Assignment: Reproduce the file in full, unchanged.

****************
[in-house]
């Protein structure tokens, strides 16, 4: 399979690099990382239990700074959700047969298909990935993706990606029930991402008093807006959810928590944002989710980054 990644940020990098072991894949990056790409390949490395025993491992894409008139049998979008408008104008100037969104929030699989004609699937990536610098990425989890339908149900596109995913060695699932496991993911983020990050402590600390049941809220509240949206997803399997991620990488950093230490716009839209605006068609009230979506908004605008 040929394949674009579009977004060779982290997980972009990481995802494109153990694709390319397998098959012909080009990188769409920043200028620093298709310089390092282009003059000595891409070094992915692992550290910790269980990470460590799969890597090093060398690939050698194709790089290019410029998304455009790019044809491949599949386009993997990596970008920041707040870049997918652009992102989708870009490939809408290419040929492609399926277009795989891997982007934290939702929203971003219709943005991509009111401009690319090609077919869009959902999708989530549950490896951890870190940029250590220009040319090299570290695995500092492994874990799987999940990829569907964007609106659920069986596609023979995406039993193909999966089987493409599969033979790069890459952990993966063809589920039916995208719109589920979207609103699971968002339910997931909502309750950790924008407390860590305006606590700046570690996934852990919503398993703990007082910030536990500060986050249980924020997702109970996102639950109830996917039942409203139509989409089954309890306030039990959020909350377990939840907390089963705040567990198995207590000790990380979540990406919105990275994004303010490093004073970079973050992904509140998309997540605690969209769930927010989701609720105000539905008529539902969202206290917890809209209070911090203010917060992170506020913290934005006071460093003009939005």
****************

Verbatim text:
[in-house]
């Protein structure tokens, strides 16, 4: 399979690099990382239990700074959700047969298909990935993706990606029930991402008093807006959810928590944002989710980054 990644940020990098072991894949990056790409390949490395025993491992894409008139049998979008408008104008100037969104929030699989004609699937990536610098990425989890339908149900596109995913060695699932496991993911983020990050402590600390049941809220509240949206997803399997991620990488950093230490716009839209605006068609009230979506908004605008 040929394949674009579009977004060779982290997980972009990481995802494109153990694709390319397998098959012909080009990188769409920043200028620093298709310089390092282009003059000595891409070094992915692992550290910790269980990470460590799969890597090093060398690939050698194709790089290019410029998304455009790019044809491949599949386009993997990596970008920041707040870049997918652009992102989708870009490939809408290419040929492609399926277009795989891997982007934290939702929203971003219709943005991509009111401009690319090609077919869009959902999708989530549950490896951890870190940029250590220009040319090299570290695995500092492994874990799987999940990829569907964007609106659920069986596609023979995406039993193909999966089987493409599969033979790069890459952990993966063809589920039916995208719109589920979207609103699971968002339910997931909502309750950790924008407390860590305006606590700046570690996934852990919503398993703990007082910030536990500060986050249980924020997702109970996102639950109830996917039942409203139509989409089954309890306030039990959020909350377990939840907390089963705040567990198995207590000790990380979540990406919105990275994004303010490093004073970079973050992904509140998309997540605690969209769930927010989701609720105000539905008529539902969202206290917890809209209070911090203010917060992170506020913290934005006071460093003009939005």